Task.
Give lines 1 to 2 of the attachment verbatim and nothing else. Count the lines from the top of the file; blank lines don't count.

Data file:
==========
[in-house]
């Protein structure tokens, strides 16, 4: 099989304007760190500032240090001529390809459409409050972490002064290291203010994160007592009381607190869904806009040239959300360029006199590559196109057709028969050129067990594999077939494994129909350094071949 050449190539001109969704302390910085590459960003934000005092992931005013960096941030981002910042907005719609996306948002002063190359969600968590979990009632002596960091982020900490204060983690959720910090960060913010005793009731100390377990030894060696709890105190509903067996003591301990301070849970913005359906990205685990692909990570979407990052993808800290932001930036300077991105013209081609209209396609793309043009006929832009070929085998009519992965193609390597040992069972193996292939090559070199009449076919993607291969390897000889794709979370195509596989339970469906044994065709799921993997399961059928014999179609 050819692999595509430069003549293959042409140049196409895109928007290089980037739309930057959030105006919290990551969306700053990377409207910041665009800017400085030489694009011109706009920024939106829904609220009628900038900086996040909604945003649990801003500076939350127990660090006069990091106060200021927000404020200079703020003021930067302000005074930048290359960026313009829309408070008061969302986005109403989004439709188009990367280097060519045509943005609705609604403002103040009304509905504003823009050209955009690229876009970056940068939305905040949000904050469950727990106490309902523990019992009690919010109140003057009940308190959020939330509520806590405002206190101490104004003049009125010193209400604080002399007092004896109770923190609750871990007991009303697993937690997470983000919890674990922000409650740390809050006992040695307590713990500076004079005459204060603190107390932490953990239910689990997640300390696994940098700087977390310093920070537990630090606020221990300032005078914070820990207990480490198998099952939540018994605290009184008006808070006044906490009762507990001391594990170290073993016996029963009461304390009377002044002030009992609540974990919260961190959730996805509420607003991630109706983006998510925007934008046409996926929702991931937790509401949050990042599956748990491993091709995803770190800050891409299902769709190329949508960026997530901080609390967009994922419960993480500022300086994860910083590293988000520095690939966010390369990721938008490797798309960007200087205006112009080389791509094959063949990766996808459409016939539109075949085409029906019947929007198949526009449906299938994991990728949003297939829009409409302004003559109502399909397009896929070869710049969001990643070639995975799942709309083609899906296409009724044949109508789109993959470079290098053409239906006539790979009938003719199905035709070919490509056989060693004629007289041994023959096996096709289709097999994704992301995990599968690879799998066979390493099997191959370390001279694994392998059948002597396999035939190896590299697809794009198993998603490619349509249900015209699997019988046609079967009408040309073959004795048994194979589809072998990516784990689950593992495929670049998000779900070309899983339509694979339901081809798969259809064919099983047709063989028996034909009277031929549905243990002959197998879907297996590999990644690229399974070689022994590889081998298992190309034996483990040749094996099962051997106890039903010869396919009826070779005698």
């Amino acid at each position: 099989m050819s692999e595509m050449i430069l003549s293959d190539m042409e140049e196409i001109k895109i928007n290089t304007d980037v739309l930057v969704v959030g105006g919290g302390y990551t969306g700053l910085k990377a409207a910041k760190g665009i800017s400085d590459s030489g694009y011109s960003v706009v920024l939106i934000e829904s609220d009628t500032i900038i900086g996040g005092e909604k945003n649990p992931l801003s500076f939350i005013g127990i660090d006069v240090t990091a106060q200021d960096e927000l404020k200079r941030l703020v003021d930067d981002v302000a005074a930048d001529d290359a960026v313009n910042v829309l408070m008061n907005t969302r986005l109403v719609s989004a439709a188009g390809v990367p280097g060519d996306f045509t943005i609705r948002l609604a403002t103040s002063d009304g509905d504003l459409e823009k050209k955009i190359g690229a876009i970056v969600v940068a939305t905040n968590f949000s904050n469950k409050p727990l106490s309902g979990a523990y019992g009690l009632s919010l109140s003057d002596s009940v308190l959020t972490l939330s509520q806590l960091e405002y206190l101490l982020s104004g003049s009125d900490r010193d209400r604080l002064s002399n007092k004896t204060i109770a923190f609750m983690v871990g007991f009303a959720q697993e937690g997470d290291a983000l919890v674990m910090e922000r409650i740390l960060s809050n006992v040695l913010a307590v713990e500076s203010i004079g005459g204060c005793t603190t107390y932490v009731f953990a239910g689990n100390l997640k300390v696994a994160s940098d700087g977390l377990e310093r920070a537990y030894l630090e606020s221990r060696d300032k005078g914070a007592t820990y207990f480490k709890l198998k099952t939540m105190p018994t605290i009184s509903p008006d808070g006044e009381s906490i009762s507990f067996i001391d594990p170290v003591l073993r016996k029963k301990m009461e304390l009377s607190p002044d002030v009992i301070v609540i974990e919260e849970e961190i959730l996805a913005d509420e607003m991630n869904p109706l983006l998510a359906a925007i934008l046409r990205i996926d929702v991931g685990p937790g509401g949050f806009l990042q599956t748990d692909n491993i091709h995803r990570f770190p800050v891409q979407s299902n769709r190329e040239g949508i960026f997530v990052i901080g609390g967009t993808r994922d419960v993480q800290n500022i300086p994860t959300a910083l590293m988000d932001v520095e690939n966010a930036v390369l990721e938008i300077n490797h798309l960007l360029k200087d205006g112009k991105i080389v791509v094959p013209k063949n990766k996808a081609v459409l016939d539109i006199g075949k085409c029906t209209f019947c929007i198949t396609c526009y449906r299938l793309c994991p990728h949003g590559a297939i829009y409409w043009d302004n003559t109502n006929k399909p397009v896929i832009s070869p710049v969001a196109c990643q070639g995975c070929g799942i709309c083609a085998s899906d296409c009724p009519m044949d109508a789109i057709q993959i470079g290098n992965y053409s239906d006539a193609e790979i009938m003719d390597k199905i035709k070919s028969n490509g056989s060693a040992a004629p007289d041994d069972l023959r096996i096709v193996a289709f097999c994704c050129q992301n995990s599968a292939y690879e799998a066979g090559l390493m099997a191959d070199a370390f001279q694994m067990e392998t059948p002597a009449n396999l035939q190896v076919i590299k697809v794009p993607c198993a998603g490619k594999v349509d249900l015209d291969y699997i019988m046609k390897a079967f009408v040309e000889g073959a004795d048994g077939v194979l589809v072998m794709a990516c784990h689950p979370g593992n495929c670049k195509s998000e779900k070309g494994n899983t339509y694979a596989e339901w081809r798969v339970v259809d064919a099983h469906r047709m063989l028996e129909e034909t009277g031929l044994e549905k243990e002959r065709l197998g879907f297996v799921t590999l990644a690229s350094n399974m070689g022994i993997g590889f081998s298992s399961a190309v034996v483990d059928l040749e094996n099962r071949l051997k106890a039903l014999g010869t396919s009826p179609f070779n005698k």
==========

[in-house]
């Protein structure tokens, strides 16, 4: 099989304007760190500032240090001529390809459409409050972490002064290291203010994160007592009381607190869904806009040239959300360029006199590559196109057709028969050129067990594999077939494994129909350094071949 050449190539001109969704302390910085590459960003934000005092992931005013960096941030981002910042907005719609996306948002002063190359969600968590979990009632002596960091982020900490204060983690959720910090960060913010005793009731100390377990030894060696709890105190509903067996003591301990301070849970913005359906990205685990692909990570979407990052993808800290932001930036300077991105013209081609209209396609793309043009006929832009070929085998009519992965193609390597040992069972193996292939090559070199009449076919993607291969390897000889794709979370195509596989339970469906044994065709799921993997399961059928014999179609 050819692999595509430069003549293959042409140049196409895109928007290089980037739309930057959030105006919290990551969306700053990377409207910041665009800017400085030489694009011109706009920024939106829904609220009628900038900086996040909604945003649990801003500076939350127990660090006069990091106060200021927000404020200079703020003021930067302000005074930048290359960026313009829309408070008061969302986005109403989004439709188009990367280097060519045509943005609705609604403002103040009304509905504003823009050209955009690229876009970056940068939305905040949000904050469950727990106490309902523990019992009690919010109140003057009940308190959020939330509520806590405002206190101490104004003049009125010193209400604080002399007092004896109770923190609750871990007991009303697993937690997470983000919890674990922000409650740390809050006992040695307590713990500076004079005459204060603190107390932490953990239910689990997640300390696994940098700087977390310093920070537990630090606020221990300032005078914070820990207990480490198998099952939540018994605290009184008006808070006044906490009762507990001391594990170290073993016996029963009461304390009377002044002030009992609540974990919260961190959730996805509420607003991630109706983006998510925007934008046409996926929702991931937790509401949050990042599956748990491993091709995803770190800050891409299902769709190329949508960026997530901080609390967009994922419960993480500022300086994860910083590293988000520095690939966010390369990721938008490797798309960007200087205006112009080389791509094959063949990766996808459409016939539109075949085409029906019947929007198949526009449906299938994991990728949003297939829009409409302004003559109502399909397009896929070869710049969001990643070639995975799942709309083609899906296409009724044949109508789109993959470079290098053409239906006539790979009938003719199905035709070919490509056989060693004629007289041994023959096996096709289709097999994704992301995990599968690879799998066979390493099997191959370390001279694994392998059948002597396999035939190896590299697809794009198993998603490619349509249900015209699997019988046609079967009408040309073959004795048994194979589809072998990516784990689950593992495929670049998000779900070309899983339509694979339901081809798969259809064919099983047709063989028996034909009277031929549905243990002959197998879907297996590999990644690229399974070689022994590889081998298992190309034996483990040749094996099962051997106890039903010869396919009826070779005698």